Anti-Semitism Before the War
We had heard Hitler’s speeches and read Mein Kampf. To me, Mein Kampf seemed like a fantasylike the science fiction stories of Jules Verne, or the American cowboy stories I had read. It never occurred to me that that man Hitler might really mean what he had written. When I listened to his speeches, he sounded more like an actor putting on an act to entertain people than a real menace. It just never seemed real; it was too fantastic, too ridiculous, too extremist to be real.
But then we heard about Kristallnacht and the atrocities committed against Jews in Germany. These events were shown over and over again in the newsreels. Similar things went on in Hungarian villages: Jews were beaten up, synagogues and cemeteries were defaced. But Jews living in the villages were treated much worse than those in Budapest who were quite assimilated. Right up to the outbreak of World War II in 1939, shortly after my seventh birthday, middle-class Jews living in Budapest were able to live in relative freedom.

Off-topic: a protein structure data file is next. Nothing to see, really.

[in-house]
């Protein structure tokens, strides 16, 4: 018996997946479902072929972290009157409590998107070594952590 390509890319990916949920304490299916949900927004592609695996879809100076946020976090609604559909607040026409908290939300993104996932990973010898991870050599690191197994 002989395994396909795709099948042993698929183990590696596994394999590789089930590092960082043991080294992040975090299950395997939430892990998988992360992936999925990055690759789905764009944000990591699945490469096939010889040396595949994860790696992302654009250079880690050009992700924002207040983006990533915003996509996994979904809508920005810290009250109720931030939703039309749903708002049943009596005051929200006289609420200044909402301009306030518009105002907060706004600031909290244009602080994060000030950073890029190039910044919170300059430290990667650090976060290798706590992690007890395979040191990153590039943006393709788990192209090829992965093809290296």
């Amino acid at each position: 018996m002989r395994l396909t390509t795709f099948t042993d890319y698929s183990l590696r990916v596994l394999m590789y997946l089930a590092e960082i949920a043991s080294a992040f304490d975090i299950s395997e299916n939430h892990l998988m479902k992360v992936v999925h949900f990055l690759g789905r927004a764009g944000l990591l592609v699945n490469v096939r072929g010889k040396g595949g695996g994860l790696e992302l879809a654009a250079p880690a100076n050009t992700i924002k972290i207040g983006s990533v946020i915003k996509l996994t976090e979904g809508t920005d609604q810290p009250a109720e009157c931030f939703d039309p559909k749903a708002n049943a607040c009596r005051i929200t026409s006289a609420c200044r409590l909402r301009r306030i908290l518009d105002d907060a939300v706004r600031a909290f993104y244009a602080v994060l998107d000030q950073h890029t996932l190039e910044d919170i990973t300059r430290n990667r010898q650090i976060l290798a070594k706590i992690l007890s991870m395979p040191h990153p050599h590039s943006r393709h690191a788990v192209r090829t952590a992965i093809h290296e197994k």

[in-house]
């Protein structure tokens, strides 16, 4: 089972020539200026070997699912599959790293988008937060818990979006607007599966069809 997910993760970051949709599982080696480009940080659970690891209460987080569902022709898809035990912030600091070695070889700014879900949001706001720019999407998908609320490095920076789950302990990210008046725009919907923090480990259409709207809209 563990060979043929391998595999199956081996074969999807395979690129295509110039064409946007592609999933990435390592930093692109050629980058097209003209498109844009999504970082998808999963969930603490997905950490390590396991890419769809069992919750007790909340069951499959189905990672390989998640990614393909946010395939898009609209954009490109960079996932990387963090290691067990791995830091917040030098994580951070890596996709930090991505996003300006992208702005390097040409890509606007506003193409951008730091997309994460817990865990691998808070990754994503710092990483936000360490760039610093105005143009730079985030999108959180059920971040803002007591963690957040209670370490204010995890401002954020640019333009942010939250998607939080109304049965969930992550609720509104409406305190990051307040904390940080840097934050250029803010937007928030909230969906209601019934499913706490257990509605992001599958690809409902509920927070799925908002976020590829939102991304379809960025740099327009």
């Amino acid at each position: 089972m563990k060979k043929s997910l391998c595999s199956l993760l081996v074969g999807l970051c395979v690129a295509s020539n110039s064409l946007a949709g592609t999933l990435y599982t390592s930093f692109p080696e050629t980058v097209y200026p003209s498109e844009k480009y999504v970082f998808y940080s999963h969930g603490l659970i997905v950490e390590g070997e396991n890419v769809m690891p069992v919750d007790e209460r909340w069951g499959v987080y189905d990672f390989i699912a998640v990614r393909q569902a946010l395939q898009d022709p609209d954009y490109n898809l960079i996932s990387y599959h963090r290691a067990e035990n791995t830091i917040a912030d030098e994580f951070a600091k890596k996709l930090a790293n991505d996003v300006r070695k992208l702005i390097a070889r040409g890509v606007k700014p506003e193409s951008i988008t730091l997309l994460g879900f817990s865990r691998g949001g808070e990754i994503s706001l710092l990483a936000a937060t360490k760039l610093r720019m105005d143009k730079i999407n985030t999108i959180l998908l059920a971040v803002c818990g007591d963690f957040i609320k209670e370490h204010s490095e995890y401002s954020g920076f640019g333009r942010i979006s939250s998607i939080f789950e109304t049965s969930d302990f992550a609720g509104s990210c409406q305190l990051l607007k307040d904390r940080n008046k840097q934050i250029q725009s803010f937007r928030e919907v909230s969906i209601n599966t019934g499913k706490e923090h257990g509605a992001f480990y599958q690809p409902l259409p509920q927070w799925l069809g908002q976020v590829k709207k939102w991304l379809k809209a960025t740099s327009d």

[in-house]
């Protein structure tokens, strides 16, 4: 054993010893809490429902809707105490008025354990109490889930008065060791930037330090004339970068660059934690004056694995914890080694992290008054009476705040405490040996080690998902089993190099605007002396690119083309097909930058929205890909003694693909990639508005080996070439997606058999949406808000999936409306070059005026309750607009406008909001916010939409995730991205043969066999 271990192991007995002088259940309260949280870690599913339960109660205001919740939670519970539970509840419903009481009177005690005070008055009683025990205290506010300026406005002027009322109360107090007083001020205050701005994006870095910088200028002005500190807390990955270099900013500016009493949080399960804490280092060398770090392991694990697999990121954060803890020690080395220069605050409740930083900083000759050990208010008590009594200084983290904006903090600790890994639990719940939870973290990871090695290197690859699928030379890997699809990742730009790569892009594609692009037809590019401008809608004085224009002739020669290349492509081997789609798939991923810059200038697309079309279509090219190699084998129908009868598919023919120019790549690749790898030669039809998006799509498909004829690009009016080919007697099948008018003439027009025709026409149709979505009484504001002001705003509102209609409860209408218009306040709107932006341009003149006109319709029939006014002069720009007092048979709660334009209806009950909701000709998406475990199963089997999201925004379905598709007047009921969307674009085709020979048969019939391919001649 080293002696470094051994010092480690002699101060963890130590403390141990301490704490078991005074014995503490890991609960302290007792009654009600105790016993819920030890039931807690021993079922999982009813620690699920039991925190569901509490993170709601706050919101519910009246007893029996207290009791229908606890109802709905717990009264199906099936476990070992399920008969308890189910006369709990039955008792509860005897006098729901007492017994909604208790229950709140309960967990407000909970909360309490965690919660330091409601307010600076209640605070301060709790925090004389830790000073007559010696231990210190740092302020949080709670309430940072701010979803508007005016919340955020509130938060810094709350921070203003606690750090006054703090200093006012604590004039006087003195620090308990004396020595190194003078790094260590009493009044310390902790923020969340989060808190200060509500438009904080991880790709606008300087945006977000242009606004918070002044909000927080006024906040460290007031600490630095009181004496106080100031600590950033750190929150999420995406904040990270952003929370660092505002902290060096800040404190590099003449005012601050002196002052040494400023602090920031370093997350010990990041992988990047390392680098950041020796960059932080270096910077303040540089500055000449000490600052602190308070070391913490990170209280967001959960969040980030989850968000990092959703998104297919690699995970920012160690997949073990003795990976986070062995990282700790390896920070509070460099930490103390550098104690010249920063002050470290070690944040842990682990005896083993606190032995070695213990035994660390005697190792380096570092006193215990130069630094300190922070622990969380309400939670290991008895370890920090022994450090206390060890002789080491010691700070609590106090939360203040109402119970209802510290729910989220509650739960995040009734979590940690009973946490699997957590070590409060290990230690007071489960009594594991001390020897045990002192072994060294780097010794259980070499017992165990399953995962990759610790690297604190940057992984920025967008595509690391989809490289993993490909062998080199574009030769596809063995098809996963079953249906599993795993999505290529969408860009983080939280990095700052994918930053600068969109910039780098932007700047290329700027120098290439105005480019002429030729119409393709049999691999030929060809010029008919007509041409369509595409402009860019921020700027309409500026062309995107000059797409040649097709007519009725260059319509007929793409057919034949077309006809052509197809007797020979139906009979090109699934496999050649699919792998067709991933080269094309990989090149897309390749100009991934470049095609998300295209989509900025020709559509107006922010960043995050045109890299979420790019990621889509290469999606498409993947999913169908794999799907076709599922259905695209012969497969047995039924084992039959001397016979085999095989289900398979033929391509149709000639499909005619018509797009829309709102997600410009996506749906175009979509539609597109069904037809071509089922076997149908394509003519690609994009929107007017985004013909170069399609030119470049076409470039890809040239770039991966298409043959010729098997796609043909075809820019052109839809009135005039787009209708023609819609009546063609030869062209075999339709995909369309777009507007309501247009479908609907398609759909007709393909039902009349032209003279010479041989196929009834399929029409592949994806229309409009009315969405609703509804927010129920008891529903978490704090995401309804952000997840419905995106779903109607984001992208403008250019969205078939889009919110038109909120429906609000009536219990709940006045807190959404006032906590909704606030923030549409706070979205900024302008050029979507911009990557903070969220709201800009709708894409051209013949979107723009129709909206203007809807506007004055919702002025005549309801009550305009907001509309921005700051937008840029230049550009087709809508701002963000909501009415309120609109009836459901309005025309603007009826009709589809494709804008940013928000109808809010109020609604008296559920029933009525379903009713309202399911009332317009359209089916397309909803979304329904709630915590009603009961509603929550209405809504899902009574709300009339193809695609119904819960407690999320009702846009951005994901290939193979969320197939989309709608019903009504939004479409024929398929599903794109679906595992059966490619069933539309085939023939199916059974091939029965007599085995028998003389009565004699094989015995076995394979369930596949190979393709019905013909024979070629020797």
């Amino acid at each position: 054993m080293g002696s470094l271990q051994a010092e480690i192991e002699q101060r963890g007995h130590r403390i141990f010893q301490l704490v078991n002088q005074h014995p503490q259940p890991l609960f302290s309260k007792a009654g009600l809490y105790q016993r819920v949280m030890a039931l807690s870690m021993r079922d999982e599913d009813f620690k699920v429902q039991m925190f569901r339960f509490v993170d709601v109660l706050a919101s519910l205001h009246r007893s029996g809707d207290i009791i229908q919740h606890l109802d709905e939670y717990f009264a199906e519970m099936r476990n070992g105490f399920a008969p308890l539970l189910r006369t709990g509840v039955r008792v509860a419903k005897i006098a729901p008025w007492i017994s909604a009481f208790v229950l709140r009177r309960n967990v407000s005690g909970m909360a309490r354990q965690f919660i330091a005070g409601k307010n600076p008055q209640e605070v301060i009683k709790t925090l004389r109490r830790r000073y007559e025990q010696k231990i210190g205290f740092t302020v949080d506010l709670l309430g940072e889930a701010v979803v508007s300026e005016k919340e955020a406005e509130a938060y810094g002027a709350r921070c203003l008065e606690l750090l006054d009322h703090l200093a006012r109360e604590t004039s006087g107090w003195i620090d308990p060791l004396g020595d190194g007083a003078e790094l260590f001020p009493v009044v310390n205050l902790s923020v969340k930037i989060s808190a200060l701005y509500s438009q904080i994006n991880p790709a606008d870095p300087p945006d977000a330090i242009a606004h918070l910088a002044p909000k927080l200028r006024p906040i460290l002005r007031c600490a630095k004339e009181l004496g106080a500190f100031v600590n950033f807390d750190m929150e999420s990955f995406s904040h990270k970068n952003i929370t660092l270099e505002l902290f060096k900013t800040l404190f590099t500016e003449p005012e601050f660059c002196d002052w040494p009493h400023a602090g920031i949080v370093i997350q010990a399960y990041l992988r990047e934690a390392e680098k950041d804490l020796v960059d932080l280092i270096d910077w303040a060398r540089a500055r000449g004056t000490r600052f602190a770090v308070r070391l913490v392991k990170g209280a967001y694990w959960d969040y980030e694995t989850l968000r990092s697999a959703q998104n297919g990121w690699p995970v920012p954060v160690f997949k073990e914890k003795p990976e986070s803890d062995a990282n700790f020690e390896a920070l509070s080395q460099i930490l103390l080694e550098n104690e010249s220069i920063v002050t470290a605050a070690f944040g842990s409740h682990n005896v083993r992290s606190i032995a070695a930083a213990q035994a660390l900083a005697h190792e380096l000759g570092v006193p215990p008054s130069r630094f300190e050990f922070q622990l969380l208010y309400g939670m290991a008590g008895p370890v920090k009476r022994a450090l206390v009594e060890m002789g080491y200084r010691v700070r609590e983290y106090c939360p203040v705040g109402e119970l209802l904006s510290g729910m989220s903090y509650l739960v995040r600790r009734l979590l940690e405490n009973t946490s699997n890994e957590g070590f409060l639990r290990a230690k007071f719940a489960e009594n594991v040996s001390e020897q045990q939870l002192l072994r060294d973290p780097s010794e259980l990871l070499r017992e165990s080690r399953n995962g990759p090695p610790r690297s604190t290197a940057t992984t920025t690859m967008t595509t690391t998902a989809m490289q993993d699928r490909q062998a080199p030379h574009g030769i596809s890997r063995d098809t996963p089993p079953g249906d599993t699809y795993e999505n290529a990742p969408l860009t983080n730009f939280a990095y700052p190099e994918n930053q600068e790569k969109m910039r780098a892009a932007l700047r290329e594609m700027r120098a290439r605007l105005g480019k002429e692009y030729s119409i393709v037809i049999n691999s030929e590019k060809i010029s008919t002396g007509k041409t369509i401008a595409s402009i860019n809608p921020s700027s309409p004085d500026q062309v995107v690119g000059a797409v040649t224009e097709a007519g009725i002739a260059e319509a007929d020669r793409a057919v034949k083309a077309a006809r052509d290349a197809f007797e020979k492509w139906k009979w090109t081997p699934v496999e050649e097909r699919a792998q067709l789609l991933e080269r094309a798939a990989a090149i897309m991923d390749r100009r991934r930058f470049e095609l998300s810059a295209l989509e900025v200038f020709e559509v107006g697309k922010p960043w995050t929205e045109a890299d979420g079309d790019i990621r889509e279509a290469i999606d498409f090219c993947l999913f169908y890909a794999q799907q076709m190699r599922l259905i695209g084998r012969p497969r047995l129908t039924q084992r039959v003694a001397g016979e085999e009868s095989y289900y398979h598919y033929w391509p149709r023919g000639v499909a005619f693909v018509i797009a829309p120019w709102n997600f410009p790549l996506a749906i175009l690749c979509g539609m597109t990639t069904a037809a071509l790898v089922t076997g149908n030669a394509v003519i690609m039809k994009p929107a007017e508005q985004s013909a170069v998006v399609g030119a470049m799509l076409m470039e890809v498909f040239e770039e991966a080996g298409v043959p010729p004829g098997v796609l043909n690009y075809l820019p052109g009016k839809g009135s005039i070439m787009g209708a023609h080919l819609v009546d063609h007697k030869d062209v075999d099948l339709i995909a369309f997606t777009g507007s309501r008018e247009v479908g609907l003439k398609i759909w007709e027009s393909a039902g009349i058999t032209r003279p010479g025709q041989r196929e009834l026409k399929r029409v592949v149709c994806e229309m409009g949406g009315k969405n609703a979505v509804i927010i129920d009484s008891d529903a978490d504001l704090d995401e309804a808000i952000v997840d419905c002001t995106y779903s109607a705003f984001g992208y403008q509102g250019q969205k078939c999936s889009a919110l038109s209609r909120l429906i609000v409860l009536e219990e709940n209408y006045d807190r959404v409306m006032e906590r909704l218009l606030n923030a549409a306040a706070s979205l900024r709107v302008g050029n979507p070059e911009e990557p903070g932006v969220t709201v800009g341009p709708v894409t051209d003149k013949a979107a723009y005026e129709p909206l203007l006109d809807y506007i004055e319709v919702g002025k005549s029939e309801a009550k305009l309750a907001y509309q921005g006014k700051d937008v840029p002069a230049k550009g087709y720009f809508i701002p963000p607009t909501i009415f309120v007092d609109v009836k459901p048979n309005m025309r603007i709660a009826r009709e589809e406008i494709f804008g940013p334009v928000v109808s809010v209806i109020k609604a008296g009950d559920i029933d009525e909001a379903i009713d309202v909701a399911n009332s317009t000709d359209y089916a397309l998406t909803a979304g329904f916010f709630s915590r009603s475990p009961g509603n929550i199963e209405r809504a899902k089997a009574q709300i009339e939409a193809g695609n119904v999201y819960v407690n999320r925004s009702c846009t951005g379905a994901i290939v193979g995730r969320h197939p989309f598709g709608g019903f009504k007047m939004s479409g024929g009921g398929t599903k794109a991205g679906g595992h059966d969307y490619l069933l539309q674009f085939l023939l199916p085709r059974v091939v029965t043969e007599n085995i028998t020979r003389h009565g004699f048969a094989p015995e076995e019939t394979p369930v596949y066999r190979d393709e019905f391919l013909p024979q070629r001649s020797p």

There was no way we could have foreseen Hitler’s “Final Solution“, but my parents did sense that the situation would likely worsen and they tried to get us out of Hungary. Like many European Jews, we had family in America. I clearly remember a photo of our rich uncle and his family in New York. They’re standing around a shiny car, all wearing strange clothing, like in a movie. Our uncle is wearing a fedora, like some Chicago gangster. We asked them to obtain immigration visas for us so we could join them in the U.S. but the American authorities didn’t see much urgency. We were told that due to the small Hungarian immigration quota, our application for visas would be up for approval sometime in the 1950s! They may as well have said the year 2000